Some Craft applications, such as Rockcraft, include entire base filesystems in addition to the usual part-generated payload. The OVERLAY step provides the means to modify the base filesystem.

Overlay Parameters

A part has three parameters that can be used to adjust how the overlay step works: overlay-packages, overlay-script and overlay-filter. overlay-packages and overlay (the filter parameter) behave much the same way as the related parameters on the STAGE step. overlay-script likewise behaves similarly to override-stage, including having access to the craftctl command.

An example parts section with overlay parameters looks as follows:

    plugin: nil
      - ed
    overlay-script: |
      rm -f ${CRAFT_OVERLAY}/usr/bin/vi ${CRAFT_OVERLAY}/usr/bin/vim*
      rm -f ${CRAFT_OVERLAY}/usr/bin/emacs*
      rm -f ${CRAFT_OVERLAY}/bin/nano
      - bin
      - usr/bin

After running this part, the overlay layer (and the final package) will only contain ed as an editor, with vi/vim, emacs, and nano all having been removed.

Overlay Visibility

By default, a part does not get access to the filesystem overlay. However, if a part provides any overlay parameters or depends on another part that provides overlay parameters, the location of the overlay is made available in the ${CRAFT_OVERLAY} environment variable. For example:

    plugin: nil
    override-build: |
      echo "${CRAFT_OVERLAY}" > "${CRAFT_PART_INSTALL}/empty"
    plugin: nil
    overlay-script: |
      echo "${CRAFT_OVERLAY}" > "${CRAFT_PART_INSTALL}/direct"
    plugin: nil
    after: [direct-overlay-access]
    override-build: |
      echo "${CRAFT_OVERLAY}" > "${CRAFT_PART_INSTALL}/indirect"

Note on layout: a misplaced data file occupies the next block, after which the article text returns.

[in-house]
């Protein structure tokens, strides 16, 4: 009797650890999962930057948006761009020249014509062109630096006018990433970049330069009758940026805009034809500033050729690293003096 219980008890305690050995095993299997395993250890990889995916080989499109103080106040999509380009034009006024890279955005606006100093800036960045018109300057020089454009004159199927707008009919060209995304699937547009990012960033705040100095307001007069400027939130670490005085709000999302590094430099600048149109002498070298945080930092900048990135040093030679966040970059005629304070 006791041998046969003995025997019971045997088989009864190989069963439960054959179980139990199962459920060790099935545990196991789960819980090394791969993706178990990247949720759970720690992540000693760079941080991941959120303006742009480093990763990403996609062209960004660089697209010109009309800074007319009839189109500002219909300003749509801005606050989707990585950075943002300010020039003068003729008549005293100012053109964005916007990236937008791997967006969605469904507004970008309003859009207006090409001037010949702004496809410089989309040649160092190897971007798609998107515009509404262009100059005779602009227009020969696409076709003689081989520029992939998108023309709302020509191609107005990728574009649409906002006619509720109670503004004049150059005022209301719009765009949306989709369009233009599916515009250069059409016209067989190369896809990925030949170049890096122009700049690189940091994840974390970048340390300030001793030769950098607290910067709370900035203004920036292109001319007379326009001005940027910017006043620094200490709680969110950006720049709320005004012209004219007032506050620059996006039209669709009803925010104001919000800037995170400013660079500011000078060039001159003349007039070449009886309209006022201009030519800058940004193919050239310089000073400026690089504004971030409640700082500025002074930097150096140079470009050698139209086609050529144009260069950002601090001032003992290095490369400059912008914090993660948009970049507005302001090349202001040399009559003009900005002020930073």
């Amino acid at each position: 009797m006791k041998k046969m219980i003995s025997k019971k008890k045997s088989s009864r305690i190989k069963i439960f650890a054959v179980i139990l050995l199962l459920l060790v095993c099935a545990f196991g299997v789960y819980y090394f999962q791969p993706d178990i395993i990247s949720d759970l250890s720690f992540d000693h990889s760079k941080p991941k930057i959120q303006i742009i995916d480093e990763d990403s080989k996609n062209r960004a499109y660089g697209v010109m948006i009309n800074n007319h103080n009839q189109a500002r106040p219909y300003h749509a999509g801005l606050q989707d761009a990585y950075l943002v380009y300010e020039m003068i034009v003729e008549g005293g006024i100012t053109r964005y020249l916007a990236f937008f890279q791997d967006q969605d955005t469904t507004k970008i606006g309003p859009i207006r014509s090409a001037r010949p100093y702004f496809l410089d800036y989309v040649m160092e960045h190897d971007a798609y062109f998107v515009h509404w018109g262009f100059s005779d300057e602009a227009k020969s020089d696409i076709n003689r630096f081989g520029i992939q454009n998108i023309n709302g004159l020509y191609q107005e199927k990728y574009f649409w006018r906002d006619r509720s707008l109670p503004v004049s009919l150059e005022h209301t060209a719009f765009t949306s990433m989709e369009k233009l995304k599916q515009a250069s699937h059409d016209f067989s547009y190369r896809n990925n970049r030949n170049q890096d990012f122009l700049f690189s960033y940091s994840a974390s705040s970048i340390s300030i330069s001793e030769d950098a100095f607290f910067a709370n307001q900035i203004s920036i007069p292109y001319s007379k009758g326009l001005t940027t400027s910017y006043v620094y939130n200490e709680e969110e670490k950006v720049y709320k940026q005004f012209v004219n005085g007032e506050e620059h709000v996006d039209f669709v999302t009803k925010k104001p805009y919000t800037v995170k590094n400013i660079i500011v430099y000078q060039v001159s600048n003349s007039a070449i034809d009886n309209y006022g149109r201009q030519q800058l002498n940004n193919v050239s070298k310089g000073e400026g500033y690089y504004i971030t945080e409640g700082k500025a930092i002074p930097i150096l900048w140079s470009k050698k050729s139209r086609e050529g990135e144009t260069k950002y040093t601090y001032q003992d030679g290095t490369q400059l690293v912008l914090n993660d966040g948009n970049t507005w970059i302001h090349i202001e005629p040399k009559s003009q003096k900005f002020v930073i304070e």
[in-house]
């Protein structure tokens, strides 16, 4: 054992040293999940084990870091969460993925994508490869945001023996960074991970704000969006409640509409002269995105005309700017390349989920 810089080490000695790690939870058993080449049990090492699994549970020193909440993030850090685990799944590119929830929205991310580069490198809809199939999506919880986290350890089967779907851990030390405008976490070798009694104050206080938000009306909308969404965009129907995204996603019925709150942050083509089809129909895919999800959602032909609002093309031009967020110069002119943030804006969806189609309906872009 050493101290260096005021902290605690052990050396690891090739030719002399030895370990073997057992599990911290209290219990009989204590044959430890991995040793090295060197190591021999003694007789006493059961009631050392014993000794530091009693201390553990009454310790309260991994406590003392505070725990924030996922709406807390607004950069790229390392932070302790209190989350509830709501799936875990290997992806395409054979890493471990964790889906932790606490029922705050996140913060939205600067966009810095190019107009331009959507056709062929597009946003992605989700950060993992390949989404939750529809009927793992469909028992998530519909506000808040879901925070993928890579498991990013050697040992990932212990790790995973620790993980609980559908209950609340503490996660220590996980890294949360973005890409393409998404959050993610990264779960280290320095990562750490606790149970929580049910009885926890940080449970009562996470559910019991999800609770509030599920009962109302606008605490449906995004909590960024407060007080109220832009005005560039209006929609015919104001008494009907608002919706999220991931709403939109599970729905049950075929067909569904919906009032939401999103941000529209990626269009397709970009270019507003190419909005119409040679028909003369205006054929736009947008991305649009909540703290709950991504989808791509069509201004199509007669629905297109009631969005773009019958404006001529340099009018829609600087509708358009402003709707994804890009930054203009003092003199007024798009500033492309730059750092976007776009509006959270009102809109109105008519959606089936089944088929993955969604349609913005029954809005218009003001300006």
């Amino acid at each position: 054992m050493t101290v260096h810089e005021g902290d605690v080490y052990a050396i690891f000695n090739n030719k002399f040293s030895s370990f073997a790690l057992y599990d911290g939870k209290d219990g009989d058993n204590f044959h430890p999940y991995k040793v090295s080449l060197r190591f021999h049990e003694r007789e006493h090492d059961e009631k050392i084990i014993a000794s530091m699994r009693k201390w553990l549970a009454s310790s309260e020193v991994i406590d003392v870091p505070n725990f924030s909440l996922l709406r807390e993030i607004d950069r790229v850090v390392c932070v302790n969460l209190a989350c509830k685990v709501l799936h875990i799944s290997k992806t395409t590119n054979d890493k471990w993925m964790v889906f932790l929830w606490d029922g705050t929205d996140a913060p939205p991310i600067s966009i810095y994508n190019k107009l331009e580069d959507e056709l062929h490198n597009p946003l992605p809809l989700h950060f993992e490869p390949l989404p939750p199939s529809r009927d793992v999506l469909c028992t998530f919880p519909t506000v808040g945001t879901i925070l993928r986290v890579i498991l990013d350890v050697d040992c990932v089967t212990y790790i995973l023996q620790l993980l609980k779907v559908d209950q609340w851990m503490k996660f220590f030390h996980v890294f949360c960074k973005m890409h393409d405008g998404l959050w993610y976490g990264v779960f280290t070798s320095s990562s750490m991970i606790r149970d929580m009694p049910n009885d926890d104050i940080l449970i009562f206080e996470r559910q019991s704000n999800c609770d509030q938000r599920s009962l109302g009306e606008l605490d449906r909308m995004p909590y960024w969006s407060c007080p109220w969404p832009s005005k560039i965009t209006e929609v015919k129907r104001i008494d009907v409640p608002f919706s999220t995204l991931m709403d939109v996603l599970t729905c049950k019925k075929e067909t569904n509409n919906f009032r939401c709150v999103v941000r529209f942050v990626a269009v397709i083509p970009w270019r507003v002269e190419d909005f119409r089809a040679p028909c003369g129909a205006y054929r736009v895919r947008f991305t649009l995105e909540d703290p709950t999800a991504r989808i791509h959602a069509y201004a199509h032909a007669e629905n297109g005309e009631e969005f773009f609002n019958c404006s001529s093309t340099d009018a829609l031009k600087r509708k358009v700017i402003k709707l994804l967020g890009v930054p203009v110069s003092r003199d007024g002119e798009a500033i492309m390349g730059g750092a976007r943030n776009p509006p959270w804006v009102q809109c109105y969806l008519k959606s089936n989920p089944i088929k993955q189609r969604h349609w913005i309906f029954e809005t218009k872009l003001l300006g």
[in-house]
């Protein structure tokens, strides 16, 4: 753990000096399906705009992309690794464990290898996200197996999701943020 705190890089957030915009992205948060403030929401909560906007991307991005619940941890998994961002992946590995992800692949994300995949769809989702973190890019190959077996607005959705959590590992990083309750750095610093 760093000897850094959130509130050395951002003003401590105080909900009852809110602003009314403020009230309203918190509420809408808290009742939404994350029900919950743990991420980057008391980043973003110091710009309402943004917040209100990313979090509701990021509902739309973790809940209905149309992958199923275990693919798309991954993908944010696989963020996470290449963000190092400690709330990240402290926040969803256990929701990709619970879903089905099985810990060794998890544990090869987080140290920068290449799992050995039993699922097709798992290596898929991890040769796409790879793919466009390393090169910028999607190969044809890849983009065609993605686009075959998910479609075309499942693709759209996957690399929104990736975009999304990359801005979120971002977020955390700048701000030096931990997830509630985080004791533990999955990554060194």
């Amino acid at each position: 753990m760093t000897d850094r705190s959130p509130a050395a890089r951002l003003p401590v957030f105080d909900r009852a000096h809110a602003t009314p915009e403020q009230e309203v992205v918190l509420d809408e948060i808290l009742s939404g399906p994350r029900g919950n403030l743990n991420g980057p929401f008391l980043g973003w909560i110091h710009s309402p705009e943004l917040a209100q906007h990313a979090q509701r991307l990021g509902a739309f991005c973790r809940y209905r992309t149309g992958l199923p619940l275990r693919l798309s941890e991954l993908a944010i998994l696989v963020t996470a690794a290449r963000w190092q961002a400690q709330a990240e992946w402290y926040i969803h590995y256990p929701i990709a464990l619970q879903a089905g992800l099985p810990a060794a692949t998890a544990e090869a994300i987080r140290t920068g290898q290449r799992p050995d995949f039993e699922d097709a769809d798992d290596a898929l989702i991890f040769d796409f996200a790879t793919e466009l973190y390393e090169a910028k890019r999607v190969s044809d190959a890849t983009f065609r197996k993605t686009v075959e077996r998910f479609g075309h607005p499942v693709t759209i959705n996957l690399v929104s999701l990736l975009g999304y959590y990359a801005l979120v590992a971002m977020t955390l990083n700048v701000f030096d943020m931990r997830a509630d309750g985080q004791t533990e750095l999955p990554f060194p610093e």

Because no-overlay-access has no access to the overlay directory, the no-overlay-access part will fail to build, as the CRAFT_OVERLAY environment variable is unset. Removing that attempted access will make this file build.


Each part has an overlay layer, which acts on a shared storage area in the processing order of parts. If the part doesn’t specify any overlay parameters, this overlay is empty. The overlay’s integrity is checked with a checksum defined by the following diagram:

Diagram for generating the overlay checksum.

Each layer’s checksum is derived from the combination of the layer’s properties and the checksum of the layer below it. As a result, a change to any layer will require the recalculation of the overlay for all layers above it, and an update to the base layer results in the recalculation of all overlays. The order of layers is determined by the Part processing order.

Filesystem Mutations

Mutations to the filesystem may include changes caused by the installation of OS packages (including package database updates), the execution of user scripts in the overlay filesystem context, or file filters.

The outcome of the overlay step for each part includes solely the modifications made by that part to underlying layers. As a consequence, if no modifications are made, the result of the overlay step is empty and the result is the same as the four-step lifecycle without overlays. Subtractive changes such as file removals are allowed and handled through special whiteout files conforming to the OCI image layer specification.